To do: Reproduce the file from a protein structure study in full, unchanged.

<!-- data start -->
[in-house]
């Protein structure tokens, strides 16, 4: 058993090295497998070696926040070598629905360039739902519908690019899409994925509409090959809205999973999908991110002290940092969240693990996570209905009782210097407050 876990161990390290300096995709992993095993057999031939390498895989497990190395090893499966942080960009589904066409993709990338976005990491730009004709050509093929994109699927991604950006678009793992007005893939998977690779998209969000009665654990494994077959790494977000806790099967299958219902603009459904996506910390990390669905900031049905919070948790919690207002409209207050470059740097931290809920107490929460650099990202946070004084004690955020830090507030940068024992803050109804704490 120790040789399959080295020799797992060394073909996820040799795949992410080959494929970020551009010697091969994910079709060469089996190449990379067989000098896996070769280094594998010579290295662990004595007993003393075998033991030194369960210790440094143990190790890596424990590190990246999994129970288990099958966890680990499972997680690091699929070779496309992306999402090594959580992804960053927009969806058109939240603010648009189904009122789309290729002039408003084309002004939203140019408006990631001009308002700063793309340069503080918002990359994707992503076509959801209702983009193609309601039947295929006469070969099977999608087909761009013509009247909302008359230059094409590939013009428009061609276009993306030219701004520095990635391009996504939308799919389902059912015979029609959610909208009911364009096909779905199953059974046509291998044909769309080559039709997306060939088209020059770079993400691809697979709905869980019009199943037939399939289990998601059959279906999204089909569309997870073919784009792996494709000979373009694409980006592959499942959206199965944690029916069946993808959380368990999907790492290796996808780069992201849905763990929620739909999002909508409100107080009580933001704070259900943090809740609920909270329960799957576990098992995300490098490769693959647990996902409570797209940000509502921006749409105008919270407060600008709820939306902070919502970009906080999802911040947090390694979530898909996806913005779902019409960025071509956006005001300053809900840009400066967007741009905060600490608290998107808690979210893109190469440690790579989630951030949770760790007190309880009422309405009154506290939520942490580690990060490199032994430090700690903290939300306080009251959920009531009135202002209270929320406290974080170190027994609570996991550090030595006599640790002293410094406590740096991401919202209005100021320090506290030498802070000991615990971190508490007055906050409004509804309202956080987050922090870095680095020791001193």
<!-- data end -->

[in-house]
């Protein structure tokens, strides 16, 4: 058993090295497998070696926040070598629905360039739902519908690019899409994925509409090959809205999973999908991110002290940092969240693990996570209905009782210097407050 876990161990390290300096995709992993095993057999031939390498895989497990190395090893499966942080960009589904066409993709990338976005990491730009004709050509093929994109699927991604950006678009793992007005893939998977690779998209969000009665654990494994077959790494977000806790099967299958219902603009459904996506910390990390669905900031049905919070948790919690207002409209207050470059740097931290809920107490929460650099990202946070004084004690955020830090507030940068024992803050109804704490 120790040789399959080295020799797992060394073909996820040799795949992410080959494929970020551009010697091969994910079709060469089996190449990379067989000098896996070769280094594998010579290295662990004595007993003393075998033991030194369960210790440094143990190790890596424990590190990246999994129970288990099958966890680990499972997680690091699929070779496309992306999402090594959580992804960053927009969806058109939240603010648009189904009122789309290729002039408003084309002004939203140019408006990631001009308002700063793309340069503080918002990359994707992503076509959801209702983009193609309601039947295929006469070969099977999608087909761009013509009247909302008359230059094409590939013009428009061609276009993306030219701004520095990635391009996504939308799919389902059912015979029609959610909208009911364009096909779905199953059974046509291998044909769309080559039709997306060939088209020059770079993400691809697979709905869980019009199943037939399939289990998601059959279906999204089909569309997870073919784009792996494709000979373009694409980006592959499942959206199965944690029916069946993808959380368990999907790492290796996808780069992201849905763990929620739909999002909508409100107080009580933001704070259900943090809740609920909270329960799957576990098992995300490098490769693959647990996902409570797209940000509502921006749409105008919270407060600008709820939306902070919502970009906080999802911040947090390694979530898909996806913005779902019409960025071509956006005001300053809900840009400066967007741009905060600490608290998107808690979210893109190469440690790579989630951030949770760790007190309880009422309405009154506290939520942490580690990060490199032994430090700690903290939300306080009251959920009531009135202002209270929320406290974080170190027994609570996991550090030595006599640790002293410094406590740096991401919202209005100021320090506290030498802070000991615990971190508490007055906050409004509804309202956080987050922090870095680095020791001193």